all my own work by ann

Sewing and textiles with Ann

Holiday Tunic #so50visible20

I made this, first, because I thought I needed it, and secondly, in response to a challenge set by #sewover50, to use patterns modelled by people who appear to be over 45! I was going to make it anyway, and it fitted the criteria. It’s a hacked version of the Maker’s Atelier, Holiday Top. So that’s a second use of my £25 pattern!

I’m not sure that it will be entered to the #so50visible20 challenge, because I don’t use Instagram. I don’t use Instagram because I don’t have regular (any) access to a decent photographer, but the challenge has prompted me to have a look around the house for somewhere to take time delayed photos, with a decent background. And ‘voila!’ But having ‘plenty of time to myself’ right now means that my forthcoming holiday, for which I made the tunic, has been cancelled!

The hack –

I have lengthened the holiday top to tunic length, sewing the seams right to the hem, rather than leaving a side seam slit.

I shortened the sleeves a tad, and then added a flounce.

I stitched trimming right round the waist line (my waist line; not necessarily the one marked on the pattern…) and then used it as a casing for narrow elastic, all the way round. The trimming meets at the side seam where the elastic is inserted.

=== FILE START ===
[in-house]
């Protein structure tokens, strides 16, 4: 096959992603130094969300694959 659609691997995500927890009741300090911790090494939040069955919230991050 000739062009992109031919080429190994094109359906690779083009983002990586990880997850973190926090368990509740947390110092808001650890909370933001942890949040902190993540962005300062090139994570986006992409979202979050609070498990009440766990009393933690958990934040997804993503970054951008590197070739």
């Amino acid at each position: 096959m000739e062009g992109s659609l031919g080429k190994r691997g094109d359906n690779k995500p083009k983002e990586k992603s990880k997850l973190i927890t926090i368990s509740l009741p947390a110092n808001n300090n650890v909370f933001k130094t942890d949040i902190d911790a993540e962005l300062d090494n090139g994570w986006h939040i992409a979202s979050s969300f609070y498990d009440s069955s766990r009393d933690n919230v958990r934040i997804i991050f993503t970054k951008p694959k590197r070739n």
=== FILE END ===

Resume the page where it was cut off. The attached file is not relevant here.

The sleeve and flounce seam is finished  with the same trim.

It should travel OK and the initial impression is that it is going to be easy to wear. It would be great to slip on for dinner after a day out walking. Maybe next year. I, like most sewists, I guess, insist on ironing, but this doesn’t need ironing! Even I can resist. Worn above with the Maker’s Atelier pencil skirt from The Essential Collection book.

So here are two ‘old style’ pictures, including a #so50flatlay image, as suggested by the challenge. You might notice that I made a matching hairband shown right at the top of the picture. I do that from time to time and then rarely wear them!

Apart from the fact that I’ve recently been creating holiday clothes that don’t look as if they are going to be used in the foreseeable future, I can see further hacks of this pattern coming in useful.

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